Please see:

    1. http://astroclimateconnection.blogspot.com.au/2016/03/there-is-natural-gleissberg-like-cycle.html

    2. http://astroclimateconnection.blogspot.com.au/2014/11/evidence-that-strong-el-nino-events-are_13.html

    3. http://astroclimateconnection.blogspot.com.au/2016/05/moderate-to-strong-el-nino-events-are.html

    [N.B. Consecutive periodic increases in the Earth’s LOD once every 13.66 days are produced when the Moon crosses the Earth’s equator from north to south and then from south to north.]

    As you can see from the first reference there is a slow cycling in the relative strength of consecutive periodic slow downs in the Earth’s rotation rate over a period of 9.01900 anomalistic (perihelion to perihelion) years. The 9.01900 year period is just 8 x Full Moon Cycle of 1.1274 years

    This means that there are two periods of 4.5096 years where:


    0.0000 to 4.5096 years_________NSC > SNC
    4.5096 to 9.0019 years_________SNC > NSC

    Strength of slowdown due to North to South Crossing = NSC
    Strength of slowdown due to South to North Crossing = SNC

    The difference in the strength of consecutive slow downs in the Earth’s rotation rate would amount an “agitation” of the Pacific ocean that could produce a “sloshing” motion.

    Just wondering….


  2. Ian, The numbers don’t quite work out for that mode. I will double check but when I tried a close-to 9 year forcing, the model response was not correlated with the data and below significance. A value of 9.3 was at least 3 times more strongly correlated with the data.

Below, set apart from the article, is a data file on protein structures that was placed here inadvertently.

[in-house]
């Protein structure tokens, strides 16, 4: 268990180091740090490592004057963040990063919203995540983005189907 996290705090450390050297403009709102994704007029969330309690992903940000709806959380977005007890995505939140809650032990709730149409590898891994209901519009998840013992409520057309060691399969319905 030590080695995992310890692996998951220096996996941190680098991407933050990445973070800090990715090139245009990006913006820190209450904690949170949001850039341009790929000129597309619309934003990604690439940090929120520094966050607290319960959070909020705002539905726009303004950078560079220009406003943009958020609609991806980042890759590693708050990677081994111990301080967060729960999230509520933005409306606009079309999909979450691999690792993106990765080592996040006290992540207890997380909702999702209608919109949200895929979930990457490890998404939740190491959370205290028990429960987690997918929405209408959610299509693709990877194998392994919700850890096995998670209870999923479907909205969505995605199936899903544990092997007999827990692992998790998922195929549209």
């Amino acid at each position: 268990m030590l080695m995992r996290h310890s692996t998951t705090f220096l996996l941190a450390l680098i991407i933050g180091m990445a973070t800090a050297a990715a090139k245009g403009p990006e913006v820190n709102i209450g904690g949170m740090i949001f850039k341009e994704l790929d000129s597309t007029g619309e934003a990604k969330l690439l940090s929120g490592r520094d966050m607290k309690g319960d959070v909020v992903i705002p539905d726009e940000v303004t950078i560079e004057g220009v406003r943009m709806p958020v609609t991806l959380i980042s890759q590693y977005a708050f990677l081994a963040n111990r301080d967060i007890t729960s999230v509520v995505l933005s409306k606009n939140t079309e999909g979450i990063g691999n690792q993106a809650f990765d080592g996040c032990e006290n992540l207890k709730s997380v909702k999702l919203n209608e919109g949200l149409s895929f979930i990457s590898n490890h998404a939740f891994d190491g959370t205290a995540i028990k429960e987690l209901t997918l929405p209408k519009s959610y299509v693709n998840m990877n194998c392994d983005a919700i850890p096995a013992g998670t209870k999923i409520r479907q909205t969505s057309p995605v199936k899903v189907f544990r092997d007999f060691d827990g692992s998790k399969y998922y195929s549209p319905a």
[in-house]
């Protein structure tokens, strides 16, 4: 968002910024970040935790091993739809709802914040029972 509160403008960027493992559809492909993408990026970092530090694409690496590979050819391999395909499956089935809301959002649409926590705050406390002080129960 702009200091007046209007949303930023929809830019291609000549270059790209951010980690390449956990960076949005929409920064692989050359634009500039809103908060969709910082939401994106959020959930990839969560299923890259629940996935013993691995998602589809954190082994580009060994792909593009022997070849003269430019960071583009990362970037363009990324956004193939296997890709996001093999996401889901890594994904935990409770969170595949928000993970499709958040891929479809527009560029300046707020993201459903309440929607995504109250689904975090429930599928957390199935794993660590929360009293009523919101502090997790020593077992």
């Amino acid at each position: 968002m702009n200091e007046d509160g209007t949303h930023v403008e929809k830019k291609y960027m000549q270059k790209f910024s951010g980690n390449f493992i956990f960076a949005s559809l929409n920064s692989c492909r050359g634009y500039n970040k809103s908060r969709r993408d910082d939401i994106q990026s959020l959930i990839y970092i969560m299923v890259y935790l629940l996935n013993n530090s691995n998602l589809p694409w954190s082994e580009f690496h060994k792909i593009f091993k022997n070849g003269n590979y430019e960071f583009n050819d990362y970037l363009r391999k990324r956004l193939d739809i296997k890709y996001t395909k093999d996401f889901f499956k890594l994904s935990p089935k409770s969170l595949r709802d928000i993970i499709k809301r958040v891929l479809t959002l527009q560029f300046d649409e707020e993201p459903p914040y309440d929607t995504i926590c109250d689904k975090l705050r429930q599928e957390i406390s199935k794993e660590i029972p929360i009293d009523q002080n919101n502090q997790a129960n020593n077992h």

But that was still smaller than the strongest forcings at 6.45 and 14 year periods.


  3. Regarding the ENSO phase reversal. Here is another piece of evidence showing something happening in 1980:

    Note the strong uniformity up to 1980. By 2000, it may be back to the original.

    Roundy, P.E. “On the interpretation of EOF analysis of ENSO, atmospheric Kelvin waves, and the MJO.” Journal of Climate 28.3 (2015): 1148-1165.


    • If you look closely at the chart by Roundy, there appears another phase reversal that ends around 1880. Although the data for ENSO SOI is progressively poorer the further one goes back before 1930-1940, there is data available. And a strong EL Nino is documented in 1878 [1].

      For training of 1909 onward, and a flip of the biennial forcing prior to 1880, the SOI model does nail this strong El Nino rather precisely. See the yellow highlight below.

      [1] Aceituno, Patricio, et al. “The 1877–1878 El Niño episode: associated impacts in South America.” Climatic Change 92.3-4 (2009): 389-416. link

      This 1878 El Nino was also associated with a yellow fever outbreak in the USA!
      [2] Diaz, Henry F., and Gregory J. McCabe. “A possible connection between the 1878 yellow fever epidemic in the southern United States and the 1877-78 El Nino episode.” Bulletin of the American Meteorological Society 80.1 (1999): 21. link